To a Perspective Percussionist
July 24, 2021
I recently met an ebullient, sharp kid who graduated from high school last month. In addition to being class valedictorian and an accomplished skate and surfboarder, he is a talented percussionist who persuaded the music department of a large state university to waive their usual admissions requirements for percussion students so he could focus on drum set, music theory, and composition instead of classical music. Like me, unusual time signatures, mixed meters, metric modulations, and other rhythmic weirdnesses fascinate him, and like many music lovers under 30, European classical music written before 1920 leaves him flat.
A large part of me empathizes. Music comes in many forms, styles, and timbres reflecting cultures from all over the world; indeed, African drumming patterns, five-note scales from Asia and Appalachia, Caribbean grooves, and worldwide improvisation traditions influenced my journey as a composer/percussionist. Today, young musicians are exposed to all kinds of music that I didn’t even know existed until I attended graduate school in my 20s. Acquainting everyone with diverse musical traditions is exciting and deeply necessary.
Then there’s Brahms Two.
I fell asleep while listening to Johannes brahms’s Second Symphony for the first time in college well before the famous “Lullaby Theme” early in the first movement, but over the years, it has become one of my favorite pieces of music. I couldn’t quite explain why until I heard another performance of the piece early yesterday morning when I discovered the rhythmic inventiveness that undergirds the piece. Unusual time signatures? Mixed meters? Metric modulations? Other rhythmic weirdnesses? They’re all there hidden in plain sight.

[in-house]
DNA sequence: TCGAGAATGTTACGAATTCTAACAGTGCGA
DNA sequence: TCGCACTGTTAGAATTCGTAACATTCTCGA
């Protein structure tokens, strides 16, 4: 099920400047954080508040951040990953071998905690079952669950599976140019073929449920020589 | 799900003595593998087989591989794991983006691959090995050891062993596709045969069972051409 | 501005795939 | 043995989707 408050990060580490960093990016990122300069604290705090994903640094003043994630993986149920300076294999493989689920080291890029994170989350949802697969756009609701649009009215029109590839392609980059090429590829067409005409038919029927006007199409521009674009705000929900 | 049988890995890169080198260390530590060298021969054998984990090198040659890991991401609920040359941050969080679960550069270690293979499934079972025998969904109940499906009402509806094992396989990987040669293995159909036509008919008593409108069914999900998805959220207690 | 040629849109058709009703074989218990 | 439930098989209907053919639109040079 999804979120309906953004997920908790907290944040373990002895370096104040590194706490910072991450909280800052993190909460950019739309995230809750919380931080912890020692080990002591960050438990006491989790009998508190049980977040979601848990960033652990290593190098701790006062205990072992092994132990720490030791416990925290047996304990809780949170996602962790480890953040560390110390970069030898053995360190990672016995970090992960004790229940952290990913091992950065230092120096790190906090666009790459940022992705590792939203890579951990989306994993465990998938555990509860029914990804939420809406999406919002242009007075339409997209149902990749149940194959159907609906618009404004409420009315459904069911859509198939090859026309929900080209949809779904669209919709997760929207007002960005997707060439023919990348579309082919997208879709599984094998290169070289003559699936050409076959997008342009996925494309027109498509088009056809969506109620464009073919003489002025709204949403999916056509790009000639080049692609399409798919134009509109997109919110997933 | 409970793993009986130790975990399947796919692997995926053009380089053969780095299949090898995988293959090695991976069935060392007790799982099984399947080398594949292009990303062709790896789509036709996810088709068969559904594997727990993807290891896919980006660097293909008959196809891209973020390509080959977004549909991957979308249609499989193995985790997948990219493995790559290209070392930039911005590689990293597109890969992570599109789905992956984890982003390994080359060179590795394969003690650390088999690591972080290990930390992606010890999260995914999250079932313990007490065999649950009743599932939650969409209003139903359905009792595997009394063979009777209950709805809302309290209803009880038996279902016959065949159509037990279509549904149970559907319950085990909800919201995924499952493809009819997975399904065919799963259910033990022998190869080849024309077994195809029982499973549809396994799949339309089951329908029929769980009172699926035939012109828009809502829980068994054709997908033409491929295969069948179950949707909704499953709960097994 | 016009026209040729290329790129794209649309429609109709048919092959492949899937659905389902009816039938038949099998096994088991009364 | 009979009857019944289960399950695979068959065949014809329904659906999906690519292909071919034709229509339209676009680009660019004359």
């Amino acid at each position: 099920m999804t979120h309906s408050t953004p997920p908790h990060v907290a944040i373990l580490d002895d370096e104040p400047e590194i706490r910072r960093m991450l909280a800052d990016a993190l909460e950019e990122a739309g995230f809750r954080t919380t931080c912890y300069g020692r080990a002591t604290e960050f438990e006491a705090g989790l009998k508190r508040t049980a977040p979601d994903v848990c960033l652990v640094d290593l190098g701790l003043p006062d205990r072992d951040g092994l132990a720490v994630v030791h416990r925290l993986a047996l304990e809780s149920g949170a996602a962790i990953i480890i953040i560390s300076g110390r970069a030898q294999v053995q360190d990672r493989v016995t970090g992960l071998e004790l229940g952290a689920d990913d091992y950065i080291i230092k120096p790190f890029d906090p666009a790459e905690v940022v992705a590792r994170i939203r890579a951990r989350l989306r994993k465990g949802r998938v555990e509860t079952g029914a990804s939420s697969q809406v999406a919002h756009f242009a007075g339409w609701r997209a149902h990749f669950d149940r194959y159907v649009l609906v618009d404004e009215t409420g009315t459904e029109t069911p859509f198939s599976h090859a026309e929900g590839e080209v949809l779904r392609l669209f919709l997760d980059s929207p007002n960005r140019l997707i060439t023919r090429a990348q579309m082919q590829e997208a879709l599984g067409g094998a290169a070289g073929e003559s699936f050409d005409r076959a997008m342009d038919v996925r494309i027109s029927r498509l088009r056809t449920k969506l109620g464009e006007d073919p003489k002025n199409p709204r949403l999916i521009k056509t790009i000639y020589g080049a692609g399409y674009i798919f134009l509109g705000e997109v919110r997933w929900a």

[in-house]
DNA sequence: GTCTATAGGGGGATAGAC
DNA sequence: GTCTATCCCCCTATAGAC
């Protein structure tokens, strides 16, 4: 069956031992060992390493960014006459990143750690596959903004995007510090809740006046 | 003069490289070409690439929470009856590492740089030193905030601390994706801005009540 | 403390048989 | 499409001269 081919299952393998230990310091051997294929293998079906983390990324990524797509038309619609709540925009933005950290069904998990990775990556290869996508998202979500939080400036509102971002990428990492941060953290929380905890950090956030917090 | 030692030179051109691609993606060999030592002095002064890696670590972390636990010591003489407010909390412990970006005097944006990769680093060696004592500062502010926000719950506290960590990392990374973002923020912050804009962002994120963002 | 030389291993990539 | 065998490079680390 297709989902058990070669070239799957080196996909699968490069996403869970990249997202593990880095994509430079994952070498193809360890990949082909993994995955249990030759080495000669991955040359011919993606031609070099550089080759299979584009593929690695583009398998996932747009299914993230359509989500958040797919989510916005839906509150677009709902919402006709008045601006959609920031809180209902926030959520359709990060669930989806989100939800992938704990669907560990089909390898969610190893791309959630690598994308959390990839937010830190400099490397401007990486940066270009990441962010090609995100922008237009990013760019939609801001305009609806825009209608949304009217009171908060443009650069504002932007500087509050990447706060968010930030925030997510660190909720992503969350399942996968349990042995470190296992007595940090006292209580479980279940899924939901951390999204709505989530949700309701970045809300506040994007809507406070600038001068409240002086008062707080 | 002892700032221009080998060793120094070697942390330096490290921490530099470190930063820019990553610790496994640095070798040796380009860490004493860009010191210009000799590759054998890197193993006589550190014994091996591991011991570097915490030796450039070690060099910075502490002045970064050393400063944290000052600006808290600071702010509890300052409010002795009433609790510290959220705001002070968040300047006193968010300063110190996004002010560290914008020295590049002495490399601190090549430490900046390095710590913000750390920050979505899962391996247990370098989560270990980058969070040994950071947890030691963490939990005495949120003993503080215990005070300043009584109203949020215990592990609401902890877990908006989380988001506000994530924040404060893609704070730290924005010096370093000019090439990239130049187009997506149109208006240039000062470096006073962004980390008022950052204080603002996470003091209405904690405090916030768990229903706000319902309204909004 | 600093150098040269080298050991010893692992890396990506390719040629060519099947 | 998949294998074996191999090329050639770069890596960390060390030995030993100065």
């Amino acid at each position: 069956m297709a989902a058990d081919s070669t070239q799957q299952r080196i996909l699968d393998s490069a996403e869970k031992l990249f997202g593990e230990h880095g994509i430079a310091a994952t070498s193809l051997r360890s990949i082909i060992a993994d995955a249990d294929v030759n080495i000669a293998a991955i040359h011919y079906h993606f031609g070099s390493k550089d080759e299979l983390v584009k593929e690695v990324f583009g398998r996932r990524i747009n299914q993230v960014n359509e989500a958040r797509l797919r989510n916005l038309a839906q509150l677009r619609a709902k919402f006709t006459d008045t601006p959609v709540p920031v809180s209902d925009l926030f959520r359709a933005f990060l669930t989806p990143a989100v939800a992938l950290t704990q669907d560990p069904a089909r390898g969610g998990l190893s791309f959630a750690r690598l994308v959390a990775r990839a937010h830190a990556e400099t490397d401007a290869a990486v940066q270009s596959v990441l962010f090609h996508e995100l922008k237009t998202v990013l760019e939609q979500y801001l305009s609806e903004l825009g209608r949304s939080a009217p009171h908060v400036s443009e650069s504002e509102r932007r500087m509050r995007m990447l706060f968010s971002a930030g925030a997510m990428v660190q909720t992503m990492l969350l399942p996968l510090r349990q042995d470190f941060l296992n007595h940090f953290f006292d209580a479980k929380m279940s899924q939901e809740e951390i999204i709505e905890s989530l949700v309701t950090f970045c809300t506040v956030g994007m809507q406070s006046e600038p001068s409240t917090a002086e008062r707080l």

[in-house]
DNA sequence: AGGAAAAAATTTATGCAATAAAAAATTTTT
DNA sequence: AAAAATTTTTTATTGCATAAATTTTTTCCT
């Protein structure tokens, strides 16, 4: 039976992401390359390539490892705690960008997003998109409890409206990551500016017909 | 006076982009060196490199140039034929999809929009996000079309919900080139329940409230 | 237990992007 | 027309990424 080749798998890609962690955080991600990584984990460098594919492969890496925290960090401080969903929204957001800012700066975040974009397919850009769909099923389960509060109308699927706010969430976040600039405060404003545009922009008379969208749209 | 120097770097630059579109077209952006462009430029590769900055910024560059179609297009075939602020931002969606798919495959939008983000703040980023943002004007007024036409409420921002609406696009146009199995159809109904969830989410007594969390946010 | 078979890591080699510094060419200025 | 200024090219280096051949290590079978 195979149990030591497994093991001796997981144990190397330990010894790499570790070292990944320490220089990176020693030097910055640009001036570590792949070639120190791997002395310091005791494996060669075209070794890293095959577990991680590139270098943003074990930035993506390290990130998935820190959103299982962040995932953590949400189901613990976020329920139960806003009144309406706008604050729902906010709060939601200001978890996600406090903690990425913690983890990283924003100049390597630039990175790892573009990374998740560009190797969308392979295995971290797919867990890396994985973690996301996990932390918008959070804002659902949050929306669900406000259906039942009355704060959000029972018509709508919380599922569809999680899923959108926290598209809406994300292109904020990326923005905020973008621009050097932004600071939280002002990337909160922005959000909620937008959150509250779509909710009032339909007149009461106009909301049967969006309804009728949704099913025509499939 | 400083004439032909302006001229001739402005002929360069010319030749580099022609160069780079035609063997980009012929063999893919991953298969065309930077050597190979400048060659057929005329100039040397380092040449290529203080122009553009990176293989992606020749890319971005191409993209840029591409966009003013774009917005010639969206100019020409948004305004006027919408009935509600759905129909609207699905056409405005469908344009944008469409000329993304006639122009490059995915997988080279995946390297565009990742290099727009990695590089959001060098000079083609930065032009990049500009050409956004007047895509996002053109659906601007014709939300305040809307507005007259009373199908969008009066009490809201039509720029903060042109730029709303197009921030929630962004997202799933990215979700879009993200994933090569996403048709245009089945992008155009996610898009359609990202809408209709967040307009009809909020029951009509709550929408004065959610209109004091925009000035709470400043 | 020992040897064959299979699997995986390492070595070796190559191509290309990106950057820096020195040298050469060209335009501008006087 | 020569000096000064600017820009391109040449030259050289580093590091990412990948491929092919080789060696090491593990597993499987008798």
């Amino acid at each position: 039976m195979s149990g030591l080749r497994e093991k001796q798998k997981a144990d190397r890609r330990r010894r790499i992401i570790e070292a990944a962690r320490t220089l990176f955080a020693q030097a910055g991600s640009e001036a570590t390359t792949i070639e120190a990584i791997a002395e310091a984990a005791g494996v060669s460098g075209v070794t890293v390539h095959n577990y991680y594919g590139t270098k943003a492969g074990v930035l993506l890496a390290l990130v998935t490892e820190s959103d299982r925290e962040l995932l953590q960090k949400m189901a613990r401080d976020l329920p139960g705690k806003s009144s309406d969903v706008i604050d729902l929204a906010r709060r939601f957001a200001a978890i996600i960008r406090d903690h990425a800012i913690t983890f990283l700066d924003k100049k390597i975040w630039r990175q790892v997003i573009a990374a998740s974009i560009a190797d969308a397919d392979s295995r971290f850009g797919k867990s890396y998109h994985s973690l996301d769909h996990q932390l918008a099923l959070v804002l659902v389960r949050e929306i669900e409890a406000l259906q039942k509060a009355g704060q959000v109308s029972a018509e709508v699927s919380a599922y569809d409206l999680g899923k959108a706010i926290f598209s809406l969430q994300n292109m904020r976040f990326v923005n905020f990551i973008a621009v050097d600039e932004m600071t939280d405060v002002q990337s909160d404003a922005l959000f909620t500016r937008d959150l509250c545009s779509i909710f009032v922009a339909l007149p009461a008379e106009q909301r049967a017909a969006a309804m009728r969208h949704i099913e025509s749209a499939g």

So I say to this perspective percussionist: By all means, get better playing that drum set while learning about music’s underpinnings. Explore the wonders of unique percussion styles around the world.
Just don’t ignore Europe. Listen to a recording of Brahms Two, and you will notice that the first and third movements are in three-four time while the second and fourth movements are in four-four time … until they aren’t … until they are again. But you might not notice unless you listen actively.
While you’re at it, check out the third movements of Ludwig Van Beethoven’s second, third, and fourth symphonies. And no exploration of rhythms of European classical music would be complete without Igor stravinsky’s “Rites of Spring,” which revolutionized the use of rhythm.
I also encourage you to learn to play as many percussion instruments as possible, especially the timpani, often viewed as the European orchestra’s second conductor. And become a part of as many ensembles as possible. These experiences will make you a better drum set player while sharpening your ability to work with all kinds of people — a valuable skill that will serve you well no matter what you end up doing.